The breastfeeding vs. formula battle is often a heated one. There is no doubt that breastfeeding is extremely beneficial for both mom and baby. The American Academy of Pediatrics and the World Health Organization recommends breastfeeding exclusively for at least the first six months after birth. Depending on various factors some women will opt to bottle-feed their newborn. It’s important that you weigh the pros and cons of each before choosing which is the best decision for you and your baby.
Breast milk is a living substance made uniquely by each mother for the needs of their individual infant. Breastfeeding is both convenient and free while the cost of bottle-feeding can quickly add up. Many studies show that breastfed babies build a stronger resistance to infections and are less likely to experience ear infections, diarrhea, or Sudden Infant Death Syndrome (SIDS). More doctor visits mean more co-pays for the visits and prescriptions. Many mothers find breastfeeding to be more convenient because you always have a fresh supply of milk no matter where you are. Even if you are separated from your baby you can still maintain a fresh supply of milk by way of breast pumping.
Nursing mothers often say that the skin-to-skin contact during breastfeeding enhances the bonding experience between mom and baby. Breastfeeding offers a variety of benefits to mom. The act of breastfeeding burns a lot of calories—about 300-500 a day. The National Resources Defense Council states, “Breastfeeding releases a hormone in the mother (oxytocin) that causes the uterus to return to its normal size more quickly,” Because of this, nursing mothers tend to loose the pregnancy weight quicker. Studies have shown that there is a correlation between breastfeeding and a lower risk of breast cancer, high blood pressure, diabetes, cardiovascular disease, and uterine and ovarian cancer.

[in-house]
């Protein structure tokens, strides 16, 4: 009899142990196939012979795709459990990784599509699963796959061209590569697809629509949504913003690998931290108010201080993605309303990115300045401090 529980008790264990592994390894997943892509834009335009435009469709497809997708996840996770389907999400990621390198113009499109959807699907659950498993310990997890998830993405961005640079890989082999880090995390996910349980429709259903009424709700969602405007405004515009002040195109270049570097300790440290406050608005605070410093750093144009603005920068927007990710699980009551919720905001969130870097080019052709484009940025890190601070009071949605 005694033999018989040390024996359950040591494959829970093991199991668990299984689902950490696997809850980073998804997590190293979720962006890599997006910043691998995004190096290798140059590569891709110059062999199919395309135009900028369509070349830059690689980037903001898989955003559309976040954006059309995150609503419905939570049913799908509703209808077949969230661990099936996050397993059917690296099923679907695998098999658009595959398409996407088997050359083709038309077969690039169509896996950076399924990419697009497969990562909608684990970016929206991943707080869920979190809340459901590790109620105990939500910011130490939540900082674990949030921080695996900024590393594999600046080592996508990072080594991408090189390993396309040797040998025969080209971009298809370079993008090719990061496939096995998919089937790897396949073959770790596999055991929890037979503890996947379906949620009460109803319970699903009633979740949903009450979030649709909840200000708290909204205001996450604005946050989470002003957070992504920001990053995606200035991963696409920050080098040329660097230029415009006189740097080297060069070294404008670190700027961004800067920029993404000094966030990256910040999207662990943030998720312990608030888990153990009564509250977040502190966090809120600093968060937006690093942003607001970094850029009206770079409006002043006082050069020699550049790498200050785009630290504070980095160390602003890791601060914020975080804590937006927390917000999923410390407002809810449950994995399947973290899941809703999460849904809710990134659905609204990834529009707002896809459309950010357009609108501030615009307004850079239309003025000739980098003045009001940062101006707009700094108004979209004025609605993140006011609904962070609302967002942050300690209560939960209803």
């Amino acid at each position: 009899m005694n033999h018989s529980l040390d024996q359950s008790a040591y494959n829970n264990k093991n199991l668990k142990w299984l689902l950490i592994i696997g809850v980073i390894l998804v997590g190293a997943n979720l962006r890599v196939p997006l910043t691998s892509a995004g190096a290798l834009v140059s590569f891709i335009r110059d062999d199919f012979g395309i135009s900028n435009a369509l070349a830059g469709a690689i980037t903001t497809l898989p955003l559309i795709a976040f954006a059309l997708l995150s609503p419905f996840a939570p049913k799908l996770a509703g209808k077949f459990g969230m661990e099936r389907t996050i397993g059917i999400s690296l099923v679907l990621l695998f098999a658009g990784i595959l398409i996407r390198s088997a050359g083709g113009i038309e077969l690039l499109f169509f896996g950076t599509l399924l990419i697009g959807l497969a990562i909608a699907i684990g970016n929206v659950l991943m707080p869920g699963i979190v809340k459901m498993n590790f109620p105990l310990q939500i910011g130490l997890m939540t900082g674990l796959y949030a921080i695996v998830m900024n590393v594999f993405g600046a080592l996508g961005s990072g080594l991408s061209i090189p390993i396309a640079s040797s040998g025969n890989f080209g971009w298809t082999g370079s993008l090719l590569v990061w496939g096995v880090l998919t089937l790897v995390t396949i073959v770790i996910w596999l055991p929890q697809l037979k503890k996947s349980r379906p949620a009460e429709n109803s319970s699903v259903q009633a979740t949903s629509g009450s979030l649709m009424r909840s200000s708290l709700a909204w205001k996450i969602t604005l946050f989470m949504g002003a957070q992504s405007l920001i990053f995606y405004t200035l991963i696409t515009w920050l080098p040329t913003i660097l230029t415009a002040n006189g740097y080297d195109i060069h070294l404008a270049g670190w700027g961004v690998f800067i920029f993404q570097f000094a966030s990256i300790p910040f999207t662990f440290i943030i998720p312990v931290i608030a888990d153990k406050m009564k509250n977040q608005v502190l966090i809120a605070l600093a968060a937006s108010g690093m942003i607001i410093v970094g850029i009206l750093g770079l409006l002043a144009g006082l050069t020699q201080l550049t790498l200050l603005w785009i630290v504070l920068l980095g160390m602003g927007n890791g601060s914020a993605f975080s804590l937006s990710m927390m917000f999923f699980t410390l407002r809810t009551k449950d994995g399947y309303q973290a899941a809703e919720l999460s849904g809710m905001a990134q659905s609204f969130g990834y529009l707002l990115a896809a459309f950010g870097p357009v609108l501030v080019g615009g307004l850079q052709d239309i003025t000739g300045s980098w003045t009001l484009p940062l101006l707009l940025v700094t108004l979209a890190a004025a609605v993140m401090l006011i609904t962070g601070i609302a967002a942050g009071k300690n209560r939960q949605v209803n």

Some mothers choose not to breastfeed because it is too uncomfortable, underlying medical reasons, or they cannot produce enough milk. Whatever the reason, there are commercially prepared formulas readily available. While formula can have added beneficial vitamins not found in breast milk (Vitamin D for example) it does not contain any of the infection fighting antibodies that are plentiful in breast milk. Formula feeding moms say they appreciate the flexibility this alternative offers as anyone can help with feedings (although this true for mothers who pump). Babies who are formula fed typically do not eat as often as formula is harder to digest. Women who formula feed do not have to watch their diet for fear of adversely affecting your baby by contaminating your breast milk.
Commercial formula cannot compare to the complexity of breast milk, which is ever changing to meet the specific needs of your growing baby. If you weigh the pros and cons and decide that breastfeeding is the best option for you and your baby then Aeroflow Healthcare Breastpumps is here to help you obtain a breast pump through your insurance. Did you know that under the Affordable Care Act most insurance companies are required to cover a breast pump under your preventive benefits? Visit out website and learn how you can Qualify for your breast pump today.